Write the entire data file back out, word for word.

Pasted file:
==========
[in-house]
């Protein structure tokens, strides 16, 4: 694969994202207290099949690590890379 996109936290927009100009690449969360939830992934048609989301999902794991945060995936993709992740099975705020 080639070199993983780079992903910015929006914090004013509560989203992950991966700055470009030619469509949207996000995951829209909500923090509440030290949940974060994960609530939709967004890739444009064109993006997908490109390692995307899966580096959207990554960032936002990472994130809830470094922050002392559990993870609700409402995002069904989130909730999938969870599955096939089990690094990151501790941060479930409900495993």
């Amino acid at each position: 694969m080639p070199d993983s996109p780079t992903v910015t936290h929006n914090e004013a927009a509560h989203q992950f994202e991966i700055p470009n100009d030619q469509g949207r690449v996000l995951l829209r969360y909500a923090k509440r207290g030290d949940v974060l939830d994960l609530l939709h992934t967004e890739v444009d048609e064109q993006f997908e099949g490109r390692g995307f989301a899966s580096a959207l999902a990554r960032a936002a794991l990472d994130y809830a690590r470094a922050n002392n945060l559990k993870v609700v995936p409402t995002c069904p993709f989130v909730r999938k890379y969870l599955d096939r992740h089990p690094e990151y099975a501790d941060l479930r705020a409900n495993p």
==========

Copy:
[in-house]
């Protein structure tokens, strides 16, 4: 694969994202207290099949690590890379 996109936290927009100009690449969360939830992934048609989301999902794991945060995936993709992740099975705020 080639070199993983780079992903910015929006914090004013509560989203992950991966700055470009030619469509949207996000995951829209909500923090509440030290949940974060994960609530939709967004890739444009064109993006997908490109390692995307899966580096959207990554960032936002990472994130809830470094922050002392559990993870609700409402995002069904989130909730999938969870599955096939089990690094990151501790941060479930409900495993």
């Amino acid at each position: 694969m080639p070199d993983s996109p780079t992903v910015t936290h929006n914090e004013a927009a509560h989203q992950f994202e991966i700055p470009n100009d030619q469509g949207r690449v996000l995951l829209r969360y909500a923090k509440r207290g030290d949940v974060l939830d994960l609530l939709h992934t967004e890739v444009d048609e064109q993006f997908e099949g490109r390692g995307f989301a899966s580096a959207l999902a990554r960032a936002a794991l990472d994130y809830a690590r470094a922050n002392n945060l559990k993870v609700v995936p409402t995002c069904p993709f989130v909730r999938k890379y969870l599955d096939r992740h089990p690094e990151y099975a501790d941060l479930r705020a409900n495993p």